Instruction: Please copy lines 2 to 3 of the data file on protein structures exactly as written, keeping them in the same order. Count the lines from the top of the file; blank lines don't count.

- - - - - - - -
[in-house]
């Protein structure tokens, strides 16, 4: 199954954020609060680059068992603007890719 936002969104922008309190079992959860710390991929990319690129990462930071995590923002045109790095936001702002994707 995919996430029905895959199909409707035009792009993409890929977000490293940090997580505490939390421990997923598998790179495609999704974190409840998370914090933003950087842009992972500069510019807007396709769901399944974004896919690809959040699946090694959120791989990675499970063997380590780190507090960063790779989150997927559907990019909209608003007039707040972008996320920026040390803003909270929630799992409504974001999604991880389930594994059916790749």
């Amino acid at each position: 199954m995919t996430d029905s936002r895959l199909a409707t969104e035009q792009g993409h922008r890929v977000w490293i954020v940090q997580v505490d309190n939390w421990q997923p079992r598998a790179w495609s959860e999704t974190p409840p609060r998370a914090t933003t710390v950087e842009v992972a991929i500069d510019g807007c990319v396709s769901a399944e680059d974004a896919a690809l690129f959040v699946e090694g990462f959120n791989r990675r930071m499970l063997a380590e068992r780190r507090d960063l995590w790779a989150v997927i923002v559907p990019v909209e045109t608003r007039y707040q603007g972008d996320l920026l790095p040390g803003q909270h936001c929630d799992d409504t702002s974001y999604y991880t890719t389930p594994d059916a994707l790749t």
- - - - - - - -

């Protein structure tokens, strides 16, 4: 199954954020609060680059068992603007890719 936002969104922008309190079992959860710390991929990319690129990462930071995590923002045109790095936001702002994707 995919996430029905895959199909409707035009792009993409890929977000490293940090997580505490939390421990997923598998790179495609999704974190409840998370914090933003950087842009992972500069510019807007396709769901399944974004896919690809959040699946090694959120791989990675499970063997380590780190507090960063790779989150997927559907990019909209608003007039707040972008996320920026040390803003909270929630799992409504974001999604991880389930594994059916790749």
């Amino acid at each position: 199954m995919t996430d029905s936002r895959l199909a409707t969104e035009q792009g993409h922008r890929v977000w490293i954020v940090q997580v505490d309190n939390w421990q997923p079992r598998a790179w495609s959860e999704t974190p409840p609060r998370a914090t933003t710390v950087e842009v992972a991929i500069d510019g807007c990319v396709s769901a399944e680059d974004a896919a690809l690129f959040v699946e090694g990462f959120n791989r990675r930071m499970l063997a380590e068992r780190r507090d960063l995590w790779a989150v997927i923002v559907p990019v909209e045109t608003r007039y707040q603007g972008d996320l920026l790095p040390g803003q909270h936001c929630d799992d409504t702002s974001y999604y991880t890719t389930p594994d059916a994707l790749t």